There are some notable findings and limitations to this study that should be acknowledged. It is interesting that when discharge orders were provided by the surgeon, compliance with medication prescribing generally was better than when discharge prescribing was done by others on the team. In addition, the difference between surgeon performance in the intervention and control groups, although better, was not statistically significantly so. Plus, as the authors note, relying on discharge medication prescribing to assess the effectiveness of long-term secondary prevention in this high-risk post-CABG population hardly provides the full picture. Even the AFFECT trial reported late postdischarge medication use to assess long-term effectiveness of the CQI process. There was no late report of medication use in these CABG patients. Furthermore, other critical elements of secondary prevention such as lifestyle patterns, including physical activity, healthy diet, and smoking cessation, were not addressed in this study.
Despite these limitations, this study is an important demonstration of how care can be improved through fairly modest quality improvement techniques. In the case of promoting adherence to appropriate discharge prescribing of evidence-based and validated medications that are critical to secondary prevention, an educational effort supported by a local champion, along with feedback from a reliable source about compliance, improved care for many CABG patients. Clearly, the Society of Thoracic Surgeons' NCD was critical to this process. Clinical registries being developed and implemented by the American College of Cardiology and other professional societies should be equally effective.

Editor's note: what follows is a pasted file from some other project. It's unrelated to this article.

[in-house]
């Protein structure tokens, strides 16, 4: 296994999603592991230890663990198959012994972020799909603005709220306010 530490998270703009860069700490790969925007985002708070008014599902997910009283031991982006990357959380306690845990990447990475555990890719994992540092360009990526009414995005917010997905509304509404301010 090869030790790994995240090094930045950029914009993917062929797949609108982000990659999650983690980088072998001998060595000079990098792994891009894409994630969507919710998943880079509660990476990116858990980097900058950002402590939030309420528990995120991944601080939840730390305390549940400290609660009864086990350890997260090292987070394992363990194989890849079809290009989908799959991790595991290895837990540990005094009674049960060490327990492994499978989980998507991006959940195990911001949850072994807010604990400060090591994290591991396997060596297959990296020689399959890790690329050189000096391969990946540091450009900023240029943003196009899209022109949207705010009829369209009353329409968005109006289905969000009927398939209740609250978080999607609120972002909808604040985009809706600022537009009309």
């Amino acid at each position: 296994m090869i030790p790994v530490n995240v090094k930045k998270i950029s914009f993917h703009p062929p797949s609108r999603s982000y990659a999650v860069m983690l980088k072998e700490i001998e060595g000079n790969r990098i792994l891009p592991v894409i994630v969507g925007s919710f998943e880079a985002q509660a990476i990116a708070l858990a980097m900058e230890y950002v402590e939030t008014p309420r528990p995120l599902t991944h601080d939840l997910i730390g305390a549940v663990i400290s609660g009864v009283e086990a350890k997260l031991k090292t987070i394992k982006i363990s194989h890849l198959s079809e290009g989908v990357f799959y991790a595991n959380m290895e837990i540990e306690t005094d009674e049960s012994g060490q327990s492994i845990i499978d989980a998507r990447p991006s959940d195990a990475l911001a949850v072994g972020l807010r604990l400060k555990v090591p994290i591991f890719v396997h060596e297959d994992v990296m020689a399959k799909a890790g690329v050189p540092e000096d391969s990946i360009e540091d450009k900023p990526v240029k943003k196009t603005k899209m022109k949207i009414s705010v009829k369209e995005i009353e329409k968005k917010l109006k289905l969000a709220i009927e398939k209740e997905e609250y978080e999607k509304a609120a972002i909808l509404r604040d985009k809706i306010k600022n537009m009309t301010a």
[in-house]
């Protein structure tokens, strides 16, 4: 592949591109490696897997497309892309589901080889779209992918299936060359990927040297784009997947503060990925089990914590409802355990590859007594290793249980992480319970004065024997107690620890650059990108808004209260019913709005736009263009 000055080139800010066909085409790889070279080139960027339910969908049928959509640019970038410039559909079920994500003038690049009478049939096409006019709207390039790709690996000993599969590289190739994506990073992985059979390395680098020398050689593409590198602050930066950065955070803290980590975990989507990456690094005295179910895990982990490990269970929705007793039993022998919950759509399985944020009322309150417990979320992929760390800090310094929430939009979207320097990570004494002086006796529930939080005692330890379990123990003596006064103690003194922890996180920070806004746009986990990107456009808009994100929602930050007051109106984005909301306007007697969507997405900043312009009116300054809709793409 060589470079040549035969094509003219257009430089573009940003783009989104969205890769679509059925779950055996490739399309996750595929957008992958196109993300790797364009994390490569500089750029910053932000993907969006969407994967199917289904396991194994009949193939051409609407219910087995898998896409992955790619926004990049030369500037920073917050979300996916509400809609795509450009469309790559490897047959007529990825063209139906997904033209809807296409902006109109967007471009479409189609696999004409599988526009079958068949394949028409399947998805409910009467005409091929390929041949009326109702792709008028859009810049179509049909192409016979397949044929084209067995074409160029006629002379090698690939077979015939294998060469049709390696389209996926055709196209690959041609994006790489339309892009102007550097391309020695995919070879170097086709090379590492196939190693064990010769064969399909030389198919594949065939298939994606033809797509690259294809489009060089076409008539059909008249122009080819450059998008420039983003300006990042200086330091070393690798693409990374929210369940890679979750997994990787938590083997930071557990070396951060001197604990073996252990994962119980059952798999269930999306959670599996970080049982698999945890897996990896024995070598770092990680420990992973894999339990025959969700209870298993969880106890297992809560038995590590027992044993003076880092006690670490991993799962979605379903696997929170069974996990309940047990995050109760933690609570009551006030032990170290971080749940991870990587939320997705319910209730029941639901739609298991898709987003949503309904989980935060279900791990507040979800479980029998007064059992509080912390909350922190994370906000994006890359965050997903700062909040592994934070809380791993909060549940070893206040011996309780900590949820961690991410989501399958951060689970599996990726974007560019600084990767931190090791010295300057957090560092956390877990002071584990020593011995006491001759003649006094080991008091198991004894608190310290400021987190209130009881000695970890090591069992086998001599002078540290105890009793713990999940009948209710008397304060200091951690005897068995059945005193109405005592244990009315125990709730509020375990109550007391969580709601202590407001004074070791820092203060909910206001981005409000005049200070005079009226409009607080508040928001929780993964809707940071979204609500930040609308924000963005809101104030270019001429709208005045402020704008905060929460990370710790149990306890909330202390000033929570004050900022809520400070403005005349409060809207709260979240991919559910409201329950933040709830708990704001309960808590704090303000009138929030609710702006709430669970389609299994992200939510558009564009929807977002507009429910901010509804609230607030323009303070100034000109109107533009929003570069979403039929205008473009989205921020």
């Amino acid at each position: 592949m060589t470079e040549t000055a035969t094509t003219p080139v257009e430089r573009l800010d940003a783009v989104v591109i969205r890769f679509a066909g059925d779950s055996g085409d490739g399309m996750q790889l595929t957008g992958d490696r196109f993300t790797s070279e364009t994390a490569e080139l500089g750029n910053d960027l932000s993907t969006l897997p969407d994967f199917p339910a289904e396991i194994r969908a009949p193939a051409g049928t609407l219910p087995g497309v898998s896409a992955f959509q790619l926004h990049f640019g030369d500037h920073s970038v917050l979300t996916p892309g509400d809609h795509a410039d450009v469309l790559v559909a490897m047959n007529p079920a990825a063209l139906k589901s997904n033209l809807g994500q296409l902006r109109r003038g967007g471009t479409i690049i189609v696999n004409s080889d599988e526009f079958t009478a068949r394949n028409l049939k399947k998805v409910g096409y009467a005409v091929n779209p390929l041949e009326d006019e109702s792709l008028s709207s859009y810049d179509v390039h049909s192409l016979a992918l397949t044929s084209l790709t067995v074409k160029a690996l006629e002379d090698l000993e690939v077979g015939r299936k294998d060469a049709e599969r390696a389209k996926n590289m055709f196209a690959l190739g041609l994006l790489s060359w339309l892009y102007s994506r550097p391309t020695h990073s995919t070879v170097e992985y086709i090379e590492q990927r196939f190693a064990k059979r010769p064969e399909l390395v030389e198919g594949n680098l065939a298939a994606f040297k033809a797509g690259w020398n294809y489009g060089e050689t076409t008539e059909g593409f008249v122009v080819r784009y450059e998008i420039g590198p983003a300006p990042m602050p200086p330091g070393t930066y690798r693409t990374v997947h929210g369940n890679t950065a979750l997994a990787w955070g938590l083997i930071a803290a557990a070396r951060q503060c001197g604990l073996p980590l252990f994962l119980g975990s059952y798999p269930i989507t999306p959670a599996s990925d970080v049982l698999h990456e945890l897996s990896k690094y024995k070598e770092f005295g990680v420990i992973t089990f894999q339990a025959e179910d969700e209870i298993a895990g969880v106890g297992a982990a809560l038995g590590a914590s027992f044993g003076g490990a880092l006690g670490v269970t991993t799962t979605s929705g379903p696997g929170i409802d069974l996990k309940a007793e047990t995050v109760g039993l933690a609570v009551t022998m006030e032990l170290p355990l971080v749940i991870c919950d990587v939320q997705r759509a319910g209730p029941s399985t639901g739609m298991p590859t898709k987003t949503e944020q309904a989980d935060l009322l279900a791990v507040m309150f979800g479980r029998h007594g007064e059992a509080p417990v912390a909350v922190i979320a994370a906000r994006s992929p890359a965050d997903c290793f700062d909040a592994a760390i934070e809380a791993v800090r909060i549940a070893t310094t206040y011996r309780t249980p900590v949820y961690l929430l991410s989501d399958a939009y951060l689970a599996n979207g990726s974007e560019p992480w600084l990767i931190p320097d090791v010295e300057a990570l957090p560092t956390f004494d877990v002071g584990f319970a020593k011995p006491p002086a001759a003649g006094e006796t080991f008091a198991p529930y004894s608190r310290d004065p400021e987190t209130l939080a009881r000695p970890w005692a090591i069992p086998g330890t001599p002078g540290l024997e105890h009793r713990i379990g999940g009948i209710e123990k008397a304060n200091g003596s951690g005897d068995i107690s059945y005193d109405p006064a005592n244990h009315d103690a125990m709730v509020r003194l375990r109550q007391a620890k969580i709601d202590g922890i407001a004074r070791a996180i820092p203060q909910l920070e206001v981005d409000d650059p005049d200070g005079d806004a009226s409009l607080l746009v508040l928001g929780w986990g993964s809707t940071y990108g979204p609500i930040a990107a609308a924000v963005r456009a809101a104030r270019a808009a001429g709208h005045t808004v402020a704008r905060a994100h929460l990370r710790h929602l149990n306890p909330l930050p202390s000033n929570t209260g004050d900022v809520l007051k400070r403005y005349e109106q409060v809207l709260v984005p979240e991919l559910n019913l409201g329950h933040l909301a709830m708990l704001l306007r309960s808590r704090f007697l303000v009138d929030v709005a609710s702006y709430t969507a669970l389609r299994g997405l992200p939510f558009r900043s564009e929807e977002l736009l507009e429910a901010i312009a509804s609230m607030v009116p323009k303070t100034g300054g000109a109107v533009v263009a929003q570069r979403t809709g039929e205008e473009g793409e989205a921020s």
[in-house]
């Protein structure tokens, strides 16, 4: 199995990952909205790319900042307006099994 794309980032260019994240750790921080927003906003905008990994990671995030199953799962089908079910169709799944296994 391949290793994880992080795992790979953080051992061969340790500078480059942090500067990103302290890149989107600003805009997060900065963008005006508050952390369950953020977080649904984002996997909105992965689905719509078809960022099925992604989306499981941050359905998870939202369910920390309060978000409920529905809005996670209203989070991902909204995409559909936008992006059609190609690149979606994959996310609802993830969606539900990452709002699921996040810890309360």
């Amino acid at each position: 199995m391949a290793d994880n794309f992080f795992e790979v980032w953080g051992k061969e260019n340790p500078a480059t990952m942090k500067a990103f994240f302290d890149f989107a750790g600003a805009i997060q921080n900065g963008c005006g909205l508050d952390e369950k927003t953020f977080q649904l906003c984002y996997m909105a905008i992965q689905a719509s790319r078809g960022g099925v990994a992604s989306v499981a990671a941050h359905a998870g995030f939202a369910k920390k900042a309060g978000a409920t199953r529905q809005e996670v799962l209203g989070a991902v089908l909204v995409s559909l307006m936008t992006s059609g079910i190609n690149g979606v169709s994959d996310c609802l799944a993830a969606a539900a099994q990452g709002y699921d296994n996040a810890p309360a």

As valuable as the lessons provided by this demonstration of CQI using timely feedback from a professional society's voluntary patient registry are, should we not expect more timely and effective decision support in our established healthcare systems? Secondary prevention for CABG patients is a compelling healthcare goal. Evidence for the use of a β-blocker, aspirin, lipid-lowering medication, and an angiotensin-converting enzyme inhibitor or angiotensin receptor blocker is clearly established. The problem addressed in this study is poor surgical team compliance with post-CABG discharge medication prescribing. The intervention that was studied relied on education “directed at a predetermined local opinion leader functioning as a quality champion.” Intervention sites received standardized care orders, “care reminders,” and direct communications from the Society of Thoracic Surgeons, presumably all in printed paper format. What is missing in this scenario, which reflects the usual state of today's medical practice, is the effective integration of contemporary information technology methods to ensure that each patient's discharge process includes all appropriate instructions and medications. Today, there is no major successful business enterprise in our sophisticated electronic data management environment that does not use digital protocols, paradigms, or other standard electronic operating procedures imbedded in their business processes. When we are involved in transactional interactions, similar to that which occurs at the time of discharge instructions for patients, we should be able to harness the full capabilities of contemporary digitally facilitated and enhanced data management. Although the present report shows the obvious importance of reliable feedback about outcomes in any serious CQI process, our current healthcare processes are still alarmingly outmoded and outdated in fundamental ways.
For a CABG patient for whom secondary prevention is so clearly an imperative, hospital discharge processes should be systematized digitally. The full spectrum of discharge instructions and medications should be available in a personalized discharge planning protocol that is reconciled with the patient's medical record. The 4 critical medications that are the target of this study should be electronically prompted, with the discharge physician or team member affirming the prescriptions except when contraindicated. Is it unrealistic for us to expect such modernization of healthcare delivery? We need to remind ourselves what has been accomplished in most other data-driven enterprises and demand of ourselves and our healthcare system a commitment to more sophisticated and contemporary processes of care that will render obsolete the methodology used in this successful CQI program.
The opinions expressed in this article are not necessarily those of the editors or of the American Heart Association.
- © 2011 American Heart Association, Inc.